The airport had already installed several hundred of MWT Materials’ RFID Portal Isolation Curtains (model MAC-9101), Grun says, at the entrance and exit to each reader tunnel, through which RFID-tagged baggage passes on its way to or from a flight. The curtains ensure that only the tags within the tunnel are read, he explains, and allows for increased line speed, thereby resulting in faster luggage delivery to passengers. During the past year, Grun reports, McCarran has purchased approximately 150 additional curtains for use at Terminal 3. (The airport’s RFID system and installation provider did not respond to a request for comments.)

MWT Materials recently has added RF-absorbing tag pads (model MAS-310) to its RFID product line. These pads can be mounted around or behind a tag to enhance signal-to-noise ratios and prevent metal from interfering with tag reads, or to focus the read area to directly in front of the tag rather than the entire surrounding space.

The company’s customers include RFID systems integrators and end users, Grun says, while at least one RFID antenna manufacturer is recommending that its customers use MWT Materials’ products to ensure the effectiveness of their RFID system.

The company’s MAS-310 pads are available in sheets or rolls, as well as in various shapes cut to size.

The RFID Portal Isolation Curtain has metal-infused material on the outside to reflect—and, therefore, block—transmissions from tags outside the reader tunnel. In addition, the curtain’s interior includes a layer of RF-absorbing ink to stop transmissions from leaving the tunnel’s confines.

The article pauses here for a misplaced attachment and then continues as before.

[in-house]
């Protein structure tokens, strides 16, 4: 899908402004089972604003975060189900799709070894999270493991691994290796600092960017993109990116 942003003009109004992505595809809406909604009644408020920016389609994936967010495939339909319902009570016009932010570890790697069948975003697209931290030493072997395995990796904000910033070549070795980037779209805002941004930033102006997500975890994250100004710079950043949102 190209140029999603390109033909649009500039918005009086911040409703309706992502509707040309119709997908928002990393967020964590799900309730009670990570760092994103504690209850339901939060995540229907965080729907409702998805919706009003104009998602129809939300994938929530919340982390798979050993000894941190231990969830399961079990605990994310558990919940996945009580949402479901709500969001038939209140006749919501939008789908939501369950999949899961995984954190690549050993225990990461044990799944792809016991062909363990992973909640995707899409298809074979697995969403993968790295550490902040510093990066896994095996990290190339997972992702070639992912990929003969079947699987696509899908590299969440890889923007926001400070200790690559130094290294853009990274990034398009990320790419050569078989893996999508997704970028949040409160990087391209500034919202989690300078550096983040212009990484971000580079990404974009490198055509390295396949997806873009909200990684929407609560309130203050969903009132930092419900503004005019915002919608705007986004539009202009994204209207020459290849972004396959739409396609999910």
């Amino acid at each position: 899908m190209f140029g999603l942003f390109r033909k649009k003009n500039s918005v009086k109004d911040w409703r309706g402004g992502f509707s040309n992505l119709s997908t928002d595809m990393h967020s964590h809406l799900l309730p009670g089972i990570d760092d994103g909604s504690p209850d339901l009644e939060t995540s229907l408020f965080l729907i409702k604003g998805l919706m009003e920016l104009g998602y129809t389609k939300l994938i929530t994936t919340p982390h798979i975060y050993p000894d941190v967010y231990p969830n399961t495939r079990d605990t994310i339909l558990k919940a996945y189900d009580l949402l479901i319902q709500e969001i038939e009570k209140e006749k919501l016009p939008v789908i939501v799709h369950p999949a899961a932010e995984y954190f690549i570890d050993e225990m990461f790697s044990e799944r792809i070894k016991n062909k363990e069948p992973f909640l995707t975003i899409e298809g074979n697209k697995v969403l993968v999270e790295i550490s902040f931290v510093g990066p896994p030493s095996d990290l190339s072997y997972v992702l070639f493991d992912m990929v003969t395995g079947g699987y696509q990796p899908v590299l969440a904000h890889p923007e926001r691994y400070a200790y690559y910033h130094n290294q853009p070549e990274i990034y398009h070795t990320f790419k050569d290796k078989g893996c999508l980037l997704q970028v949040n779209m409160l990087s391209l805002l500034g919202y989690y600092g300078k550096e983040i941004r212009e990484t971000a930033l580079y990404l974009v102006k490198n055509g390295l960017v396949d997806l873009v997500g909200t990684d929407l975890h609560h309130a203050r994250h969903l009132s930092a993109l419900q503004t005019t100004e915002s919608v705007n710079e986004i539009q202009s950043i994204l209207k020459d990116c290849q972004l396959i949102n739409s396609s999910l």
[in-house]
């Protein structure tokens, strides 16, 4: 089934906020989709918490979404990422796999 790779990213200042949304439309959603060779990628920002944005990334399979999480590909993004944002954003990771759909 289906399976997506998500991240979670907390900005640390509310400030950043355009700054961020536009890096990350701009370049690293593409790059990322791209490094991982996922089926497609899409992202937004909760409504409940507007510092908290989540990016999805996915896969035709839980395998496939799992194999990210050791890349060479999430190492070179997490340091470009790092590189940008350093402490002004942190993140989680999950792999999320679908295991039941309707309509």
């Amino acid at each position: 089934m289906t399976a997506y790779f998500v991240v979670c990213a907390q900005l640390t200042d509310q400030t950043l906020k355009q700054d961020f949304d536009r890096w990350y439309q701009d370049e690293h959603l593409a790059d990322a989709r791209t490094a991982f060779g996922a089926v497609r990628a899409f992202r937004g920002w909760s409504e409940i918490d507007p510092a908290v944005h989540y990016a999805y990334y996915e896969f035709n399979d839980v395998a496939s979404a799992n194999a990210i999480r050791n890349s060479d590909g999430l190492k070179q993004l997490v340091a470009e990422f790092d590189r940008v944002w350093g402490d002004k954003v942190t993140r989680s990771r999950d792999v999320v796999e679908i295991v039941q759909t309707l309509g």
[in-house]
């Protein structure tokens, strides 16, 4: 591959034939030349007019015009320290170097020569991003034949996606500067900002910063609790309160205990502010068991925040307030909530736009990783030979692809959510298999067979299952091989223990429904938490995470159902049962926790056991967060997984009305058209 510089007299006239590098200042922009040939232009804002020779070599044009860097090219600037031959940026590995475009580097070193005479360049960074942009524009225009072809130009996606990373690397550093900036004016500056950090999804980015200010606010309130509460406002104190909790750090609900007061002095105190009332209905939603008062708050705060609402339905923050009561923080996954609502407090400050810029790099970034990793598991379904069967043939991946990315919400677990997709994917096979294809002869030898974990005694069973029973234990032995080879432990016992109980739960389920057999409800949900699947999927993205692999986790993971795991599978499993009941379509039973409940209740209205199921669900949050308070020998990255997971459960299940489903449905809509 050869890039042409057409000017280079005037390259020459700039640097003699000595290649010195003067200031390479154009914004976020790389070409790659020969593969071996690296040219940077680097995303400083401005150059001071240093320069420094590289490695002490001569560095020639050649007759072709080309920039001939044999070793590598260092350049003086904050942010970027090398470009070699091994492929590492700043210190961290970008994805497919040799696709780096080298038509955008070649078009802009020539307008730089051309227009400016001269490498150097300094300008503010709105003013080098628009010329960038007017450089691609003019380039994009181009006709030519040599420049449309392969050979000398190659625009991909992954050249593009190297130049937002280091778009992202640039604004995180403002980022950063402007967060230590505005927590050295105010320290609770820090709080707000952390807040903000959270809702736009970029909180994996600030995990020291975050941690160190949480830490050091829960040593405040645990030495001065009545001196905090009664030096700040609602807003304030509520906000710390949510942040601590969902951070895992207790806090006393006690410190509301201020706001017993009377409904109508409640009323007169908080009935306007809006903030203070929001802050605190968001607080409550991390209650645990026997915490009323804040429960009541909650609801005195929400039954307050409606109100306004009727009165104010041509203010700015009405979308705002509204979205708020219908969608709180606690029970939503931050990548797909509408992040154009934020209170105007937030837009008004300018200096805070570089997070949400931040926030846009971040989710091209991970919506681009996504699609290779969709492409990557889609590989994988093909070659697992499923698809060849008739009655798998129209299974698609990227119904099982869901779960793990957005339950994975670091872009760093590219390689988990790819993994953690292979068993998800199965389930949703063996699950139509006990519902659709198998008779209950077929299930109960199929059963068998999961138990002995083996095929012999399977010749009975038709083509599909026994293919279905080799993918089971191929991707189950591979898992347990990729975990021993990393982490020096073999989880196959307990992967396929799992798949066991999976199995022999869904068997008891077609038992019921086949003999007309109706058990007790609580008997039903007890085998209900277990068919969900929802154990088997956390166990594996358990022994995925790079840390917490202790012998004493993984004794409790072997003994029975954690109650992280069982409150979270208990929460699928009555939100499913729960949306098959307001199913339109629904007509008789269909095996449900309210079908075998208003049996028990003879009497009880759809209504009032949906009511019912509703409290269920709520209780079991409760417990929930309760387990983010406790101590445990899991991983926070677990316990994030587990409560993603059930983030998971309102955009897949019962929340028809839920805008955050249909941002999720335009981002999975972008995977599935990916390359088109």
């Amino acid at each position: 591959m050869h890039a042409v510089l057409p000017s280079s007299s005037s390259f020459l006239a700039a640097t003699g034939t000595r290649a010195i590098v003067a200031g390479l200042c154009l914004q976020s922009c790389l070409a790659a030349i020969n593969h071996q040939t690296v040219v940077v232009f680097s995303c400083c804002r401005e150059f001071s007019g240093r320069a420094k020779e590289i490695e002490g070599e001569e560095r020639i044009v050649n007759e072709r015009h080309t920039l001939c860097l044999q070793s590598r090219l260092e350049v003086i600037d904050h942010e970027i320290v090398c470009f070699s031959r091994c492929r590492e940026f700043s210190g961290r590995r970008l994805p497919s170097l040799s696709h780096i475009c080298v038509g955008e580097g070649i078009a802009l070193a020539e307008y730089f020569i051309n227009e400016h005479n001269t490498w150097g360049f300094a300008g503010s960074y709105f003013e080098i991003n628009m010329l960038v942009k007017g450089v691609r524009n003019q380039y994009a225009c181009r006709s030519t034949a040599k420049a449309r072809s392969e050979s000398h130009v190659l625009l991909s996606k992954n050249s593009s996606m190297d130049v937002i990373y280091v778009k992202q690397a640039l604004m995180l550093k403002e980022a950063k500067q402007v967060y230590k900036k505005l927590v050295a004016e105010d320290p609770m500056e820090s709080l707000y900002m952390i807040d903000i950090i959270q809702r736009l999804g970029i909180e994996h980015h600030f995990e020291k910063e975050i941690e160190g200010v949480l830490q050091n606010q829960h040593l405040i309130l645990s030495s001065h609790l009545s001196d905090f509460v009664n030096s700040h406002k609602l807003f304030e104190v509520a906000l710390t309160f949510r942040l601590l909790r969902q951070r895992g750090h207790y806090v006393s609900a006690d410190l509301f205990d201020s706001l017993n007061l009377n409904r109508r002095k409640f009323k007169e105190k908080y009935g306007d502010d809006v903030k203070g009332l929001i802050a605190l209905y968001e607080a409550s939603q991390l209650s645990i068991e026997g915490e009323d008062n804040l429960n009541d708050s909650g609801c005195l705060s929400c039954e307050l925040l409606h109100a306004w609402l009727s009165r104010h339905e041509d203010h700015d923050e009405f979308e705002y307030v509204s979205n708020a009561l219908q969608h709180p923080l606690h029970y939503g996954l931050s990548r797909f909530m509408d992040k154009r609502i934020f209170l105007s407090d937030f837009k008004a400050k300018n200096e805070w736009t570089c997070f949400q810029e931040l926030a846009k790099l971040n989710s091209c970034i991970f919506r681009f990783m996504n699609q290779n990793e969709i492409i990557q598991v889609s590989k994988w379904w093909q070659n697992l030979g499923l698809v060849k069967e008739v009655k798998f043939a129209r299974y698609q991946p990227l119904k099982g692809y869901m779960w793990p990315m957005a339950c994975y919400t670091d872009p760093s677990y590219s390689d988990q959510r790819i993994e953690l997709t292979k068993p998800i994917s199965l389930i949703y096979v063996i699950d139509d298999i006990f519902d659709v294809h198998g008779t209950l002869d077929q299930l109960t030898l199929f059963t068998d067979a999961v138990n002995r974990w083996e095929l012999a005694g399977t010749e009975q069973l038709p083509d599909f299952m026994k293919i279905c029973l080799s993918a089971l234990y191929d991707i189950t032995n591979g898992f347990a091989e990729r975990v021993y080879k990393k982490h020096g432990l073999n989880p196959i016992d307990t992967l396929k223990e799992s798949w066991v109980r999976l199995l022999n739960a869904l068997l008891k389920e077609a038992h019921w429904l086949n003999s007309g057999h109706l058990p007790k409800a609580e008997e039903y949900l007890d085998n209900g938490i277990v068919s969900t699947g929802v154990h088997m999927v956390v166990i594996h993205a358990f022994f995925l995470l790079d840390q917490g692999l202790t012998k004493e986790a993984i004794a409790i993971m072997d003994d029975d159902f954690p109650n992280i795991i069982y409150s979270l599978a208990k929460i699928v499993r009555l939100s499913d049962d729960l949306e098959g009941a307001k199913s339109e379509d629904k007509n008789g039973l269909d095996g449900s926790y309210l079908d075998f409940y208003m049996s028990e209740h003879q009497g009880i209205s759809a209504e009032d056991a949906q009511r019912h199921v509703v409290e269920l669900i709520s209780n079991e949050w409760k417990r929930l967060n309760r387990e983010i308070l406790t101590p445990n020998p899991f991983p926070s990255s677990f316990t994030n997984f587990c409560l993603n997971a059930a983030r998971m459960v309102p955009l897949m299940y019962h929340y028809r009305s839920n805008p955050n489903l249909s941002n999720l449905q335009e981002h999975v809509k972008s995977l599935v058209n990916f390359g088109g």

Marel provides solutions for the fish-processing industry, including the equipment and software required to enable fish processors not only to process and ship their products, but also to gather food-quality data about the fish as it moves through the process—to ensure that it is fresh, for example (see RFID to Boost Quality and Yield at Fish-Processing Plants). The company’s Seattle division, formerly known as Carnitech U.S., began offering RFID technology to its customers a few months ago, so that those companies could track when fish were offloaded from vessels, and when they were then processed, frozen and shipped.

Andy Cloyd, a Marel technician, says the RFID system is installed for one customer, a fish-processing plant in Kodiak, Alaska. When pollock, salmon, cod or other fish are brought in by vessel (a typical load is about 40 tons of fish), the catch is trimmed, cleaned and packed in plastic bags that hold 20 kilograms (44 pounds) apiece. Every bag is then tagged with an adhesive passive UHF RFID tag (Marel uses off-the-shelf tags and readers, Cloyd says, though he declines to name specific makes and models). Each tag’s ID number is stored in the Marel software, along with data about the fish itself, the species, the date and the location where it was caught.